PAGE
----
This article will be updated with video when it becomes available.
WARREN COUNTY, N.Y. (NEWS10) – After protests against racially-charged violence and unjust actions from law enforcement erupted last summer, New York’s county police departments were tasked with figuring out what kinds of reform their communities needed.
In Warren County, that reform includes everything from diversion programs and a diversified workforce to getting community members involved in ways that won’t get anyone unjustly hurt.
In a public meeting to lay out reform plans Wednesday, around a dozen community stakeholders from Warren County government and other community groups joined a Zoom call to speak on the progress made since they first met in November.
According to both members of the call and onlookers on the meeting’s livestream on YouTube, citizens looking for more transparent police operations are also hoping to participate more in the process.
LaFarr said that, at the November meeting, there had been some discussion of an auxiliary police force, made up of civilians who could assist in certain police operations. He said that, although a helpful idea, it was full of liability concerns.
“We talk about the training that our members have, and there’s no way we could have civilians trained to that level,” LaFarr said.
The alternative he offered was a neighborhood watch program.
The way the department has laid the proposal out within their drafted reform document, a community member interested in joining the watch would reach out, register and become a designee, acting as an extra set of eyes and ears.
“We don’t want anyone to engage an offender,” LaFarr said. “We just want them to report suspicious activity.”
LaFarr said that a neighborhood watch could serve as a method to break down barriers between citizens and police. However, viewers on the stream saw it a different way.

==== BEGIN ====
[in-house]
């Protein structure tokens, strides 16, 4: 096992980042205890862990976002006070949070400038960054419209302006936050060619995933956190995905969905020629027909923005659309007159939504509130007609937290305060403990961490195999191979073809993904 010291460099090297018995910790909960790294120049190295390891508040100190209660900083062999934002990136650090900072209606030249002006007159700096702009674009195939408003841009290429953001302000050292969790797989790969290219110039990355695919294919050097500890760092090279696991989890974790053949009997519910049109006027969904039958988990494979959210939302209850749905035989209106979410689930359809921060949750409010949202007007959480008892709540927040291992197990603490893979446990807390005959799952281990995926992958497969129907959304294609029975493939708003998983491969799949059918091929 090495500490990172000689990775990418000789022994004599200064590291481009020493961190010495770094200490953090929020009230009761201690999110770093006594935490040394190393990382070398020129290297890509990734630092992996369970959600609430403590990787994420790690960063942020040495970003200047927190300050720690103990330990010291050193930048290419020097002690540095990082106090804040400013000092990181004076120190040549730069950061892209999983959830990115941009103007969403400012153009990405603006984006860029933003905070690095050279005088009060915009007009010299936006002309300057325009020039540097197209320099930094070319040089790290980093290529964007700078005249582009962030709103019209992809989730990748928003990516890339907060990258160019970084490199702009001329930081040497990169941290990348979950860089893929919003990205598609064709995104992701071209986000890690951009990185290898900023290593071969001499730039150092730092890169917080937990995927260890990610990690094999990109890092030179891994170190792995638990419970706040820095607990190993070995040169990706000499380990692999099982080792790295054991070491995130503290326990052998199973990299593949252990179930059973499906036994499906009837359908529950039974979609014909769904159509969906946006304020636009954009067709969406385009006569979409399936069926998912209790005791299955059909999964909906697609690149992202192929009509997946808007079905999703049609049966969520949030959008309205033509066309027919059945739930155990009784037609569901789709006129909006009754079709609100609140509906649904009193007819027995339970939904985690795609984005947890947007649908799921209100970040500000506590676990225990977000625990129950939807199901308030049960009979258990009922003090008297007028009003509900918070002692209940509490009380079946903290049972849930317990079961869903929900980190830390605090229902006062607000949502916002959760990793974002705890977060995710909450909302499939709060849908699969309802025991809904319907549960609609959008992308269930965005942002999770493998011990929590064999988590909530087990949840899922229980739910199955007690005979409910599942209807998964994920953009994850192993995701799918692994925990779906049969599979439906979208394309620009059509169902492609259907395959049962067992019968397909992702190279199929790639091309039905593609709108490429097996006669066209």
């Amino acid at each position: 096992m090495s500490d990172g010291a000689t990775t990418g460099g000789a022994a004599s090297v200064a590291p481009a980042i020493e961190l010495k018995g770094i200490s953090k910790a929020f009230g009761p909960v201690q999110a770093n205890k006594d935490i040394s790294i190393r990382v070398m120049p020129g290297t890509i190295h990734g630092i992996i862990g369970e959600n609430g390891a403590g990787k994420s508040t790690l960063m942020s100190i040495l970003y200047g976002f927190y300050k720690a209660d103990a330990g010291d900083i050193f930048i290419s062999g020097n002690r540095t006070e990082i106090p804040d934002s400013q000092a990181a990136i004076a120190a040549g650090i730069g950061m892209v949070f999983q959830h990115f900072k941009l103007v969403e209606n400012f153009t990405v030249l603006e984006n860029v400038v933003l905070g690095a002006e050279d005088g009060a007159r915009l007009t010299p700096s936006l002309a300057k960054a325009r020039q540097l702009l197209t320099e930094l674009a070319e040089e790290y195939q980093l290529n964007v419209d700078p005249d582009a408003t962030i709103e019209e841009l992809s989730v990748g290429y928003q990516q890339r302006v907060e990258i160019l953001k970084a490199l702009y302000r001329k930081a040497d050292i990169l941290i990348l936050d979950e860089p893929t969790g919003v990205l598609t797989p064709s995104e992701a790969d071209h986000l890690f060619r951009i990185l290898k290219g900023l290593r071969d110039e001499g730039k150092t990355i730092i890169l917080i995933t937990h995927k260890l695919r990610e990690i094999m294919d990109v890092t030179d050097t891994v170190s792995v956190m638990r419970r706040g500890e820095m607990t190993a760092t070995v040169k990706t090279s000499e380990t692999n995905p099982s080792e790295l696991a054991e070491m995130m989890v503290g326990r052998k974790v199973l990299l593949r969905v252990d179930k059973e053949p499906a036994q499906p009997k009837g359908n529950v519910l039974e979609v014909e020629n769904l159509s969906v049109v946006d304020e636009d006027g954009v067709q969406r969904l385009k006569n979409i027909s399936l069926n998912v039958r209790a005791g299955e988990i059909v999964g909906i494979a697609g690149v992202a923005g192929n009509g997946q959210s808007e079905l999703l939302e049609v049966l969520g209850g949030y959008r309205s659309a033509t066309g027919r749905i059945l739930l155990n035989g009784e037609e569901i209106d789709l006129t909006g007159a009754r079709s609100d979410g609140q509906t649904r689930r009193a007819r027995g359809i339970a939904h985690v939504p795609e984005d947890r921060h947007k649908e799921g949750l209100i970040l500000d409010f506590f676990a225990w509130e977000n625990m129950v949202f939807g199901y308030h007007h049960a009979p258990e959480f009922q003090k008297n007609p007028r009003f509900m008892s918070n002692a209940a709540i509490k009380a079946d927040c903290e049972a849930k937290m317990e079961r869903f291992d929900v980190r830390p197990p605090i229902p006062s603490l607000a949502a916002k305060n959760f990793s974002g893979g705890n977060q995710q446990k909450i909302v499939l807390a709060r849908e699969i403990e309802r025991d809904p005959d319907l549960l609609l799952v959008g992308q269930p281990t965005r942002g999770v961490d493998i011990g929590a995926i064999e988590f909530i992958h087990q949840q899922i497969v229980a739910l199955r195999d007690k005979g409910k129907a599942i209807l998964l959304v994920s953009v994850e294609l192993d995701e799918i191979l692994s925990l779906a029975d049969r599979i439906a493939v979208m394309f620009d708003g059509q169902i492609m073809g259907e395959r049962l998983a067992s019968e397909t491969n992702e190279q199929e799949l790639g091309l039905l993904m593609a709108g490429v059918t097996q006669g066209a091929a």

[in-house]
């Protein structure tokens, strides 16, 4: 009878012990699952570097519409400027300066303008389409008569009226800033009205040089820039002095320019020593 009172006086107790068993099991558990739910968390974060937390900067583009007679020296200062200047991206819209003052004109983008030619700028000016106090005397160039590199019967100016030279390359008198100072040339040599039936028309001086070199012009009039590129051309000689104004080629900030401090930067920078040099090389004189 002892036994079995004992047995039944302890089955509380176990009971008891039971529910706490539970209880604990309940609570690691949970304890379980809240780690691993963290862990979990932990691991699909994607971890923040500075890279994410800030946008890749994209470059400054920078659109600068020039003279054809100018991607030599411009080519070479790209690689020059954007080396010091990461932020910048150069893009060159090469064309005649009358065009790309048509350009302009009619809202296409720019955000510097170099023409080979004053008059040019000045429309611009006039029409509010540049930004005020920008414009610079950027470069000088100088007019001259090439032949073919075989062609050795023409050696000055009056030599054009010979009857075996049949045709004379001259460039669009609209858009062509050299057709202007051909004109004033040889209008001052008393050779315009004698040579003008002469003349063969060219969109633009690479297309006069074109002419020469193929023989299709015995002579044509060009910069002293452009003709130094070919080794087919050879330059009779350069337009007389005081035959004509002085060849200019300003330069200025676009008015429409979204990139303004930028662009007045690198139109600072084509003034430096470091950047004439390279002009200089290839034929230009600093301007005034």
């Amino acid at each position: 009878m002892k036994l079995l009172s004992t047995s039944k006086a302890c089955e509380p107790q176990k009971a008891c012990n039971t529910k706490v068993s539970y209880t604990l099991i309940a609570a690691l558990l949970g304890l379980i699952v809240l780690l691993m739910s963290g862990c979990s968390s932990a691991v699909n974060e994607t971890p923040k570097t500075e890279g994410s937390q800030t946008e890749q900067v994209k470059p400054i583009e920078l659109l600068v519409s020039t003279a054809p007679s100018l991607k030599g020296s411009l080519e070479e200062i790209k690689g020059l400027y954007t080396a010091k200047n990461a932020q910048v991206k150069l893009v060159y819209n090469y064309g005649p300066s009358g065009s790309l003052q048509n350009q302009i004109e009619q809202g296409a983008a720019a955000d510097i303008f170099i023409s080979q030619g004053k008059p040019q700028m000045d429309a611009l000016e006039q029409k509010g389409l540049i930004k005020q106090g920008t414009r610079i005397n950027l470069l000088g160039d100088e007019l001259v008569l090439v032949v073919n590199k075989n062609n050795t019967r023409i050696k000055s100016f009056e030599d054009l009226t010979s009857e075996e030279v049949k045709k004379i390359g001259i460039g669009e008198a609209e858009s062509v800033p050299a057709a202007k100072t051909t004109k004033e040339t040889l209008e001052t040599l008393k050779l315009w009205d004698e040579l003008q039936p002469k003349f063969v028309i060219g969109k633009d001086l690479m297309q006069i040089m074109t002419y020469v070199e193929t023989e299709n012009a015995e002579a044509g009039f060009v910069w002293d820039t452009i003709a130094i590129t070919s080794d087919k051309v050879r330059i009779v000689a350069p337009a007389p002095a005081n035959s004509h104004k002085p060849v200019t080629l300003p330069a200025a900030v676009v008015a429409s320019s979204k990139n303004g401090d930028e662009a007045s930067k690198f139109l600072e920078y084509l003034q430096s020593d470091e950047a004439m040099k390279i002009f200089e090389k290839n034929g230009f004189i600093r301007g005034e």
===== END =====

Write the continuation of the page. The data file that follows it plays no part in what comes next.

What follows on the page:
“Neighborhood watch programs are incredibly dangerous, and have led to the deaths of so many disabled black and brown people,” said viewer Gloria Bennet. “Neighborhood watch is what happened to Treyvon Martin.”
The concerns over abuse of power also extended to the question of white nationalism movements infiltrating the police force. LaFarr said that for new hires, the county’s screening process was detailed enough to avoid hiring an officer who would abuse their post on a racial basis. As for those already there, Warren County isn’t small, but it isn’t too big to keep track of.
“We’re small enough to know all of our people,” LaFarr said. “If we had an instance where we had someone that we should be concerned about it, we would know about it very early and we could address it.”
Warren County Public Defender Marcy Flores brought up the idea of a civilian review board, where residents could discuss more high-profile police activity and give feedback on safety and use-of-force issues.
“That topic is definitely coming up throughout the state,” Flores said. “Maybe a topic for the future, not for this report because obviously, this report will be a living document.”